Praying with Wesley

By Les Longden –

John Wesley was known for his emphasis upon the “means of grace.” Wesley defined these as the “ordinary channels” by which God conveys preventing, justifying, and sanctifying grace to human beings. They are outward signs, words, or actions that God has especially appointed for the purpose of wooing us, speaking to us, and healing us.

Wesley wrote a whole sermon dedicated to describing these means of grace. They include searching the Scripture and receiving the Lord’s Supper. Elsewhere, he argued, “Surely there are works of mercy as well as works of piety, which are real means of grace.”

In other words, Wesley saw that God’s holiness and presence are disclosed to us not only in so-called religious activities in which we seek God’s grace for ourselves, but also through those actions where we lose ourselves in service to others. And thus he kept in careful balance the biblical command to love God and neighbor.

I want to look for a moment at what Wesley regarded as the first and most paramount means of grace. The one Wesley put first on the list was prayer, “whether in secret or with the great congregation.” We discover that Wesley interpreted secret and public prayer by turning to his meditation on the Lord’s Prayer.

You can read this in his Upon Our Lord’s Sermon on the Mount, VI. If you don’t have Wesley’s collected sermons, there is a nice little collection for personal devotions titled Songs and Sermons, which contains a shorter version entitled “A Meditation on the Lord’s Prayer.”

I have used this little meditation for years to help me pray the Lord’s Prayer with freshness and depth. I have learned to pray it better by praying it with Wesley.

I especially like his interpretation of the phrase, “Thy will be done on earth, as it is in heaven.” Wesley conceded from the start that most people understand these words to be “only an expression of, or petition for resignation; for a readiness to suffer the will of God.” He thought this could be a good thing, even a “precious gift of God.” But he added that this is not what we pray for in this petition.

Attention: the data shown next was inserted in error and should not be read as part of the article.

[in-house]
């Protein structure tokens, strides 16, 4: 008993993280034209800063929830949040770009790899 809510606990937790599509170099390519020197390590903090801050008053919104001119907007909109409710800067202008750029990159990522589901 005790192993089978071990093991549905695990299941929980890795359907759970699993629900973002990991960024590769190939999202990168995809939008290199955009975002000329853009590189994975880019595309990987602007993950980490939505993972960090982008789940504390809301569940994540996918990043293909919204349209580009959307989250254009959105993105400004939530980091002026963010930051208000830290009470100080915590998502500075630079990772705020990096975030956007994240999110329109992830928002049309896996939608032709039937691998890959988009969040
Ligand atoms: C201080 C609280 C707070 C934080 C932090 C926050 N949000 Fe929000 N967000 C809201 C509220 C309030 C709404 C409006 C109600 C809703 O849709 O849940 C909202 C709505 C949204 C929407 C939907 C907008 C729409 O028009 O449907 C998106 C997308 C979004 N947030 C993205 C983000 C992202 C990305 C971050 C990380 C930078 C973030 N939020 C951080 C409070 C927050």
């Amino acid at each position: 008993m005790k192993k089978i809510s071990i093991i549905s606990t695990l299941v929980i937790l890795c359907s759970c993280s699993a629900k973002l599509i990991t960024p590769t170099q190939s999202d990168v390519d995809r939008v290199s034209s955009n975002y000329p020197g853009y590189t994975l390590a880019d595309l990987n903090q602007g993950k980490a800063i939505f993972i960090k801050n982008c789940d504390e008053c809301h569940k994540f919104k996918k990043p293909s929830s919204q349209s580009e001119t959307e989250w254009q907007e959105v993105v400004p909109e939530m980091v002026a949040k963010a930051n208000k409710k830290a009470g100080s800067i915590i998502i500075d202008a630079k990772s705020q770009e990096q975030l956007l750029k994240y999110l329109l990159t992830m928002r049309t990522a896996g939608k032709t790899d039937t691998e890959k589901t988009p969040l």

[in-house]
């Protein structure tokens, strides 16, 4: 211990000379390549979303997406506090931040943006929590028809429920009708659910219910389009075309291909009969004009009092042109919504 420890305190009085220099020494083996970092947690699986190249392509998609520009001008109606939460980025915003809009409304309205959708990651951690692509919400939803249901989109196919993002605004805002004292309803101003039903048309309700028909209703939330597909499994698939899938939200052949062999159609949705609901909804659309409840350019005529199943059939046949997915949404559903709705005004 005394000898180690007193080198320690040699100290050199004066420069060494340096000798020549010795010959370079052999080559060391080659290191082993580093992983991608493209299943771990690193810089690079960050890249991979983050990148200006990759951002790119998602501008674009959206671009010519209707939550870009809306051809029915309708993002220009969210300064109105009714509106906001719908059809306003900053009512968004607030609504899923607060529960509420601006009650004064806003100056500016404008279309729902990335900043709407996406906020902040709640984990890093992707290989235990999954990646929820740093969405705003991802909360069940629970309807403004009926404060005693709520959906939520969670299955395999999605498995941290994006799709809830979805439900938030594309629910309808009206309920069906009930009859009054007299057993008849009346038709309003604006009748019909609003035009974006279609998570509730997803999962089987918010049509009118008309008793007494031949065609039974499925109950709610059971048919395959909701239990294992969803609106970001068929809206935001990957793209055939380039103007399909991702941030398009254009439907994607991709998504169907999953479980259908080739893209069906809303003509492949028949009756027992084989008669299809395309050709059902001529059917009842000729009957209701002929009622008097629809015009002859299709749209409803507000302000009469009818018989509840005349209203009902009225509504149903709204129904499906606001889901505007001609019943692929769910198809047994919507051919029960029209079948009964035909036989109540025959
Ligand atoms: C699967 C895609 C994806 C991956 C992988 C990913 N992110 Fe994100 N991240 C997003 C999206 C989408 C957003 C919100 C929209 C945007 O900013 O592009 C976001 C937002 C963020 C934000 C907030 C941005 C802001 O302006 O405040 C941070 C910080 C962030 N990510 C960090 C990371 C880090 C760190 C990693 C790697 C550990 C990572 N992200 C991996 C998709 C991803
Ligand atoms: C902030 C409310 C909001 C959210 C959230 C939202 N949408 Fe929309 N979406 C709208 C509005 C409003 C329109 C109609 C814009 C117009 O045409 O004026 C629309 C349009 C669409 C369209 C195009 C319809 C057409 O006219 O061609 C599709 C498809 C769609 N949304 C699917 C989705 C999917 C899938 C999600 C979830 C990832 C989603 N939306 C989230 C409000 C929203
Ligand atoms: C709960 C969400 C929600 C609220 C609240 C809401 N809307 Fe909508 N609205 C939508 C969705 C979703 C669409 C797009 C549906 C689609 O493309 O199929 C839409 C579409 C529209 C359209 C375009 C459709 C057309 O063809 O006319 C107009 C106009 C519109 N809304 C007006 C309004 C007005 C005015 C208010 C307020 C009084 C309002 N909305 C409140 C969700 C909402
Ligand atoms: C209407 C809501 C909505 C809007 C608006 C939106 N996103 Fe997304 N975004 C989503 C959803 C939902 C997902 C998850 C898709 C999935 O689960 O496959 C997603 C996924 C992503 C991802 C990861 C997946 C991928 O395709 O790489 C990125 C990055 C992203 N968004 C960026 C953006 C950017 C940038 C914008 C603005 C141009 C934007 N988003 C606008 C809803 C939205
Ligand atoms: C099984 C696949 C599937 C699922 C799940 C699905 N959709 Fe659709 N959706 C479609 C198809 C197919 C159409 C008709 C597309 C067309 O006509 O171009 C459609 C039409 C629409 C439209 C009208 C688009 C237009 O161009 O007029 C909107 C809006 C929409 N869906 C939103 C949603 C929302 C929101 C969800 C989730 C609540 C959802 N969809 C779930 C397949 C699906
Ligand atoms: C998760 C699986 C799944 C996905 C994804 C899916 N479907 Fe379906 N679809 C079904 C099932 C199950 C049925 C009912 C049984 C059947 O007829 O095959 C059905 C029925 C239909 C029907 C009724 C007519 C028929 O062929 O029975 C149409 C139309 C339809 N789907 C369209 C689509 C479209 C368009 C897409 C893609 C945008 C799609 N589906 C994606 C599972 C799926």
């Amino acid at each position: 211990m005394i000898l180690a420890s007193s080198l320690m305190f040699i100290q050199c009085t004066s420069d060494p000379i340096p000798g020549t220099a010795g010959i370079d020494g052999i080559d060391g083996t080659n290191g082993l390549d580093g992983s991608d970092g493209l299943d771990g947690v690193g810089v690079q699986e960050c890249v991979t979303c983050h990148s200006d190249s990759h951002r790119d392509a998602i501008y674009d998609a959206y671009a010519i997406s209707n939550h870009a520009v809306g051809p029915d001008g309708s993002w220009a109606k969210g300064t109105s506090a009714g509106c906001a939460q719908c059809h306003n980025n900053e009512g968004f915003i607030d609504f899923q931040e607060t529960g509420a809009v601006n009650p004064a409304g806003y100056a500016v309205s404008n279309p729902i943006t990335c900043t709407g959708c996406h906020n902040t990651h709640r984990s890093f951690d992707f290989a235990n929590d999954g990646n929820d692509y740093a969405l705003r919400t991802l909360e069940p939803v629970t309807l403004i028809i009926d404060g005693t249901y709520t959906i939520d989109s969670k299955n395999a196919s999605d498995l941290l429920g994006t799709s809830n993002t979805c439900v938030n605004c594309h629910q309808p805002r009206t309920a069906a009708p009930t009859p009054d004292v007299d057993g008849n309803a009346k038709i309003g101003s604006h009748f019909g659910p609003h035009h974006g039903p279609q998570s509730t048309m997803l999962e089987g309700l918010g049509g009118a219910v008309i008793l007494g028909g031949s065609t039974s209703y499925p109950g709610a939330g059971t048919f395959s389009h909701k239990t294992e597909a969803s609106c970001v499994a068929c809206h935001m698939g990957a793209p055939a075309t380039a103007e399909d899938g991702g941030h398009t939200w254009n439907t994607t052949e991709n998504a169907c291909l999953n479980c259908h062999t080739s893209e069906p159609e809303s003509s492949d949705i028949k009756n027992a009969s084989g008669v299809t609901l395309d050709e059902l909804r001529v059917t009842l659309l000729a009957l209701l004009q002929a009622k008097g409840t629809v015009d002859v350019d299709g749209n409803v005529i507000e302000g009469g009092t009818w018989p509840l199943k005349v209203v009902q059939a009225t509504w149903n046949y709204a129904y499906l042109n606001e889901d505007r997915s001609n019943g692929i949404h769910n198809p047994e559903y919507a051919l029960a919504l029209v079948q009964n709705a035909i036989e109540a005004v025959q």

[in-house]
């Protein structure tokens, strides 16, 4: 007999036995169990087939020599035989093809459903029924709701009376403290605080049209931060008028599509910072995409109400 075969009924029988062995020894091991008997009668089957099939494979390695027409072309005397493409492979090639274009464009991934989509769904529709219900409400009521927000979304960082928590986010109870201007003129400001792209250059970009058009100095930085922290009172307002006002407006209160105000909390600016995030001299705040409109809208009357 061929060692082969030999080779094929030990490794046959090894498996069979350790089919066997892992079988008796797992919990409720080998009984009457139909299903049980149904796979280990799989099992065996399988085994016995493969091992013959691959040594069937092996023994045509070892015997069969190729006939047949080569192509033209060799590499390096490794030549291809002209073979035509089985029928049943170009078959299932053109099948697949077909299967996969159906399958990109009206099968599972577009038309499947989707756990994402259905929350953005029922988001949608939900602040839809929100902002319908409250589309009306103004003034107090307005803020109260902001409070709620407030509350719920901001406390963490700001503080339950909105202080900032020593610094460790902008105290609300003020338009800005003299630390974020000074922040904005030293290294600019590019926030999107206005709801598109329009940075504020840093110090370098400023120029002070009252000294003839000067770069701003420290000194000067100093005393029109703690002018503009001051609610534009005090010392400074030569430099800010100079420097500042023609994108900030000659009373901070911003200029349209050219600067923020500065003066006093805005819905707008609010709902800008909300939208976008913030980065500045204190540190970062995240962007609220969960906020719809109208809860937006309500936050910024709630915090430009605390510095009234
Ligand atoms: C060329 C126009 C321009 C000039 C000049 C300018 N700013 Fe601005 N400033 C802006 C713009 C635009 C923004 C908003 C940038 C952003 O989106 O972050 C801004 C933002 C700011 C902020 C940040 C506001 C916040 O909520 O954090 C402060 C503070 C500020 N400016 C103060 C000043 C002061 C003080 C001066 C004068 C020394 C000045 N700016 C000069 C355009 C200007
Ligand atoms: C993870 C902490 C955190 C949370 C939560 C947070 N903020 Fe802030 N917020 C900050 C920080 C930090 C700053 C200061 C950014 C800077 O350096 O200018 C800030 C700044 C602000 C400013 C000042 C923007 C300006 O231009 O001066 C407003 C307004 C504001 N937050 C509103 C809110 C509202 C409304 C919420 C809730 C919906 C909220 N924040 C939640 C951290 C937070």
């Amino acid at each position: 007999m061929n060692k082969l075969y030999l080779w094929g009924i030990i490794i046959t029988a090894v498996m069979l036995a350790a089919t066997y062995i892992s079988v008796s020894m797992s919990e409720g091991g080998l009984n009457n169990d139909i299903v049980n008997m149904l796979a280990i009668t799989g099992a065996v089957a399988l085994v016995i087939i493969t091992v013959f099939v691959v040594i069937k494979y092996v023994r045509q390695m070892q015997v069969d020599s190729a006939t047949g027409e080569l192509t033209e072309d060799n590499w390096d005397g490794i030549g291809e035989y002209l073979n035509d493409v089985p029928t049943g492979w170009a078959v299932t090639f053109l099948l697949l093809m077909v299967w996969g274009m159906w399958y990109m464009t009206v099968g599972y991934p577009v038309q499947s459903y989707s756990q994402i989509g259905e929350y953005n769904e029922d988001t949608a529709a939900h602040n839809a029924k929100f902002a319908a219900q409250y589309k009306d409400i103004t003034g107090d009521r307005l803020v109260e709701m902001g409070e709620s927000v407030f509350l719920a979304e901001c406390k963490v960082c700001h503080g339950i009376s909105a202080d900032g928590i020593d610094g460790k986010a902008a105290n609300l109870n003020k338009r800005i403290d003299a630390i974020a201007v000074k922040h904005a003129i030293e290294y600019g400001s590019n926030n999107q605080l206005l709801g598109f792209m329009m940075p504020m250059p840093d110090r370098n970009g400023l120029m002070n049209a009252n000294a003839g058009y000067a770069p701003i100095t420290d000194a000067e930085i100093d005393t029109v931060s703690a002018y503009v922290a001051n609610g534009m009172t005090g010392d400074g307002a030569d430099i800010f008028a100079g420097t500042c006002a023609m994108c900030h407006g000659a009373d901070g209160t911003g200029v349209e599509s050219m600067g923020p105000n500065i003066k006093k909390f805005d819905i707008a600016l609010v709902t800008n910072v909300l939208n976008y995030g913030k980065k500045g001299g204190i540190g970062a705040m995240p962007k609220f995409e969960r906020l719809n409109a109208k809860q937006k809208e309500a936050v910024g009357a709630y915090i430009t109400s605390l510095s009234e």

“We pray, not so much for a passive, as for an active conformity to the will of God,” he wrote. Focusing on the qualifying phrase, “as it is in heaven,” Wesley asked how the will of God is done in heaven by the angels and those who circle His throne.

There’s no room here for Wesley’s whole account, but I encourage you to find his sermon and begin to pray the prayer with him. He showed how to pray it with the hosts of heaven who do God’s work. “They love His commandments,” he said. “It is their meat and drink to do His will; it is their highest glory and joy. They do it continually; there is no interruption in their willing service.”

Pray this prayer with Wesley and you’ll begin to discover, like Wesley and the angels in Heaven, what it means to run with all our powers to do the will of God on earth, as it is in heaven.

Leicester R. Longden is associate professor of evangelism and discipleship, emeritus, and director of United Methodist studies at the University of Dubuque Theological Seminary. 



  1. Moises Isla Duenas says

    I’m very glad to receive “Good News” because it’s an evangelical and wesleyan branch within the UMC. In these difficult times that we know it’s the last time we are to raise the standards of the true and only Gospel we have received through the revelation of God in His Holy Word our highest and only pattern of faith and behavior.

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